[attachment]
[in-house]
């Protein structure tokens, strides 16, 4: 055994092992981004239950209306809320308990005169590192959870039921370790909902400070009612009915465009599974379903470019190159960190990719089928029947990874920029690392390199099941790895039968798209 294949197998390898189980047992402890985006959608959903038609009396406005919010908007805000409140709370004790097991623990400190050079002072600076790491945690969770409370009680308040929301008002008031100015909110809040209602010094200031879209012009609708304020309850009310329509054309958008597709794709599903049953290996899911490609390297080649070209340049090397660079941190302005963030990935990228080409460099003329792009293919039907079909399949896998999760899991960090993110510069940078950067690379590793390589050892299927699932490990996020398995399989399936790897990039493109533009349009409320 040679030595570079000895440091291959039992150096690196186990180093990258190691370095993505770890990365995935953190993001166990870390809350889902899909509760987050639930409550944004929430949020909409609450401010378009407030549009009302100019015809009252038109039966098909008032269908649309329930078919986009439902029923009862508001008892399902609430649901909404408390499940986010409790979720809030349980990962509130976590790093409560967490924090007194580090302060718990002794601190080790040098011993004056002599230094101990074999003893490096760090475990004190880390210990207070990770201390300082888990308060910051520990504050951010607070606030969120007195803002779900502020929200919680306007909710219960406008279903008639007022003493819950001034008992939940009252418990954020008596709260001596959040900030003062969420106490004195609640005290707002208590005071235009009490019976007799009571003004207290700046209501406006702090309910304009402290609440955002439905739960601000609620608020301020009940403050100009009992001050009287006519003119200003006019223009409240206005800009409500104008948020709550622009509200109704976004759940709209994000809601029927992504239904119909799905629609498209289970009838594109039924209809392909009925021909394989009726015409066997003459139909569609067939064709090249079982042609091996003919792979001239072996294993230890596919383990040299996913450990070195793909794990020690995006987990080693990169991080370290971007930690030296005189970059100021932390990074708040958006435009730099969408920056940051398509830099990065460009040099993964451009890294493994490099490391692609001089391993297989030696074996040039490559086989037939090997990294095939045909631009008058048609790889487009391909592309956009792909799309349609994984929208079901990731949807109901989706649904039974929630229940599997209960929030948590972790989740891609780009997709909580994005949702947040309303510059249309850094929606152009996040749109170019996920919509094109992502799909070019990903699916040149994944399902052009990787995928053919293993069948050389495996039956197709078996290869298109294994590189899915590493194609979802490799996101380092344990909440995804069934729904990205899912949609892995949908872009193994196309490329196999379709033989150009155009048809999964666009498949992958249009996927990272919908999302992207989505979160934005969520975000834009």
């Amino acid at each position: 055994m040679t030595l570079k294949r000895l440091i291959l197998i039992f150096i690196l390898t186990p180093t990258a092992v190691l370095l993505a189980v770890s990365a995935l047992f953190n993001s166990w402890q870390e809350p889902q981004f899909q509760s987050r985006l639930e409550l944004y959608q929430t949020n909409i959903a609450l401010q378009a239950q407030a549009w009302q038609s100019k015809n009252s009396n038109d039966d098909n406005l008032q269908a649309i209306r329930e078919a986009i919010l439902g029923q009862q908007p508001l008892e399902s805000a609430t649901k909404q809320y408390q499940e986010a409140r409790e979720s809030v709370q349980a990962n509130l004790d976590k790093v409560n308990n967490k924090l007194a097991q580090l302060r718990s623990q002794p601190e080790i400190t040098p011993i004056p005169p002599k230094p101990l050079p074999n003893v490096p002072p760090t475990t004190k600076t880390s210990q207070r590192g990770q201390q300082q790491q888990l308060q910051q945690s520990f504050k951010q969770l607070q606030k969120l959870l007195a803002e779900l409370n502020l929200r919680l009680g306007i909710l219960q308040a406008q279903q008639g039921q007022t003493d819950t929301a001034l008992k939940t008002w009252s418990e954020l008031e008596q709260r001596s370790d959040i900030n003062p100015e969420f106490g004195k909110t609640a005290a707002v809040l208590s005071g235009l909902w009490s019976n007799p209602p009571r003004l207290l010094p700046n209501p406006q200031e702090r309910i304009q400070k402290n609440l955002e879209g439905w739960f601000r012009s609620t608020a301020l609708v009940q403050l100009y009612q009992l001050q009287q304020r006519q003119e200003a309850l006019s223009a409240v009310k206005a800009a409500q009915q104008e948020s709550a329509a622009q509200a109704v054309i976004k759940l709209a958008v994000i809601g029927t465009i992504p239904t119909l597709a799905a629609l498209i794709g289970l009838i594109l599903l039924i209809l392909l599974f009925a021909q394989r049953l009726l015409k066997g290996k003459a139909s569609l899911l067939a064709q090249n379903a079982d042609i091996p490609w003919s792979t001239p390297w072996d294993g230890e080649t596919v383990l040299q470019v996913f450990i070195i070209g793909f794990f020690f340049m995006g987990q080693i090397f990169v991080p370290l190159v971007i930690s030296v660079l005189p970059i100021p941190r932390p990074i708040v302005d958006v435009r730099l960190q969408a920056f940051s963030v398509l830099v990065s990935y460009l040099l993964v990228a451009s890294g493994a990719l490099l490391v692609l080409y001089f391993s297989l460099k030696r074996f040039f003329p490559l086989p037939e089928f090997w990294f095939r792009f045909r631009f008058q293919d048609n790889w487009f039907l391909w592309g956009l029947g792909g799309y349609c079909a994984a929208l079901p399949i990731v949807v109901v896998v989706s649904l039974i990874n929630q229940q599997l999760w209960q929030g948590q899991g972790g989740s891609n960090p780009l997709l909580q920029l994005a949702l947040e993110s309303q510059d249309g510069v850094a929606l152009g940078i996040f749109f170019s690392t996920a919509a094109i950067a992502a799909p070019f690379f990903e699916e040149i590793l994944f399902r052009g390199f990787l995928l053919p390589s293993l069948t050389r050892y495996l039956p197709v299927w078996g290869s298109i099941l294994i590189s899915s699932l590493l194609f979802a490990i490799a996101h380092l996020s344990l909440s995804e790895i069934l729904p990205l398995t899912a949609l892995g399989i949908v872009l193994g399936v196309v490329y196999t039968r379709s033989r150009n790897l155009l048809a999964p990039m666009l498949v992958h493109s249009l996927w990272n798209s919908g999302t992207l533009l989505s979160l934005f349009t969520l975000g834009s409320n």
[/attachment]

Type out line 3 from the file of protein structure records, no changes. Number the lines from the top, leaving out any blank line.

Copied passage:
């Amino acid at each position: 055994m040679t030595l570079k294949r000895l440091i291959l197998i039992f150096i690196l390898t186990p180093t990258a092992v190691l370095l993505a189980v770890s990365a995935l047992f953190n993001s166990w402890q870390e809350p889902q981004f899909q509760s987050r985006l639930e409550l944004y959608q929430t949020n909409i959903a609450l401010q378009a239950q407030a549009w009302q038609s100019k015809n009252s009396n038109d039966d098909n406005l008032q269908a649309i209306r329930e078919a986009i919010l439902g029923q009862q908007p508001l008892e399902s805000a609430t649901k909404q809320y408390q499940e986010a409140r409790e979720s809030v709370q349980a990962n509130l004790d976590k790093v409560n308990n967490k924090l007194a097991q580090l302060r718990s623990q002794p601190e080790i400190t040098p011993i004056p005169p002599k230094p101990l050079p074999n003893v490096p002072p760090t475990t004190k600076t880390s210990q207070r590192g990770q201390q300082q790491q888990l308060q910051q945690s520990f504050k951010q969770l607070q606030k969120l959870l007195a803002e779900l409370n502020l929200r919680l009680g306007i909710l219960q308040a406008q279903q008639g039921q007022t003493d819950t929301a001034l008992k939940t008002w009252s418990e954020l008031e008596q709260r001596s370790d959040i900030n003062p100015e969420f106490g004195k909110t609640a005290a707002v809040l208590s005071g235009l909902w009490s019976n007799p209602p009571r003004l207290l010094p700046n209501p406006q200031e702090r309910i304009q400070k402290n609440l955002e879209g439905w739960f601000r012009s609620t608020a301020l609708v009940q403050l100009y009612q009992l001050q009287q304020r006519q003119e200003a309850l006019s223009a409240v009310k206005a800009a409500q009915q104008e948020s709550a329509a622009q509200a109704v054309i976004k759940l709209a958008v994000i809601g029927t465009i992504p239904t119909l597709a799905a629609l498209i794709g289970l009838i594109l599903l039924i209809l392909l599974f009925a021909q394989r049953l009726l015409k066997g290996k003459a139909s569609l899911l067939a064709q090249n379903a079982d042609i091996p490609w003919s792979t001239p390297w072996d294993g230890e080649t596919v383990l040299q470019v996913f450990i070195i070209g793909f794990f020690f340049m995006g987990q080693i090397f990169v991080p370290l190159v971007i930690s030296v660079l005189p970059i100021p941190r932390p990074i708040v302005d958006v435009r730099l960190q969408a920056f940051s963030v398509l830099v990065s990935y460009l040099l993964v990228a451009s890294g493994a990719l490099l490391v692609l080409y001089f391993s297989l460099k030696r074996f040039f003329p490559l086989p037939e089928f090997w990294f095939r792009f045909r631009f008058q293919d048609n790889w487009f039907l391909w592309g956009l029947g792909g799309y349609c079909a994984a929208l079901p399949i990731v949807v109901v896998v989706s649904l039974i990874n929630q229940q599997l999760w209960q929030g948590q899991g972790g989740s891609n960090p780009l997709l909580q920029l994005a949702l947040e993110s309303q510059d249309g510069v850094a929606l152009g940078i996040f749109f170019s690392t996920a919509a094109i950067a992502a799909p070019f690379f990903e699916e040149i590793l994944f399902r052009g390199f990787l995928l053919p390589s293993l069948t050389r050892y495996l039956p197709v299927w078996g290869s298109i099941l294994i590189s899915s699932l590493l194609f979802a490990i490799a996101h380092l996020s344990l909440s995804e790895i069934l729904p990205l398995t899912a949609l892995g399989i949908v872009l193994g399936v196309v490329y196999t039968r379709s033989r150009n790897l155009l048809a999964p990039m666009l498949v992958h493109s249009l996927w990272n798209s919908g999302t992207l533009l989505s979160l934005f349009t969520l975000g834009s409320n």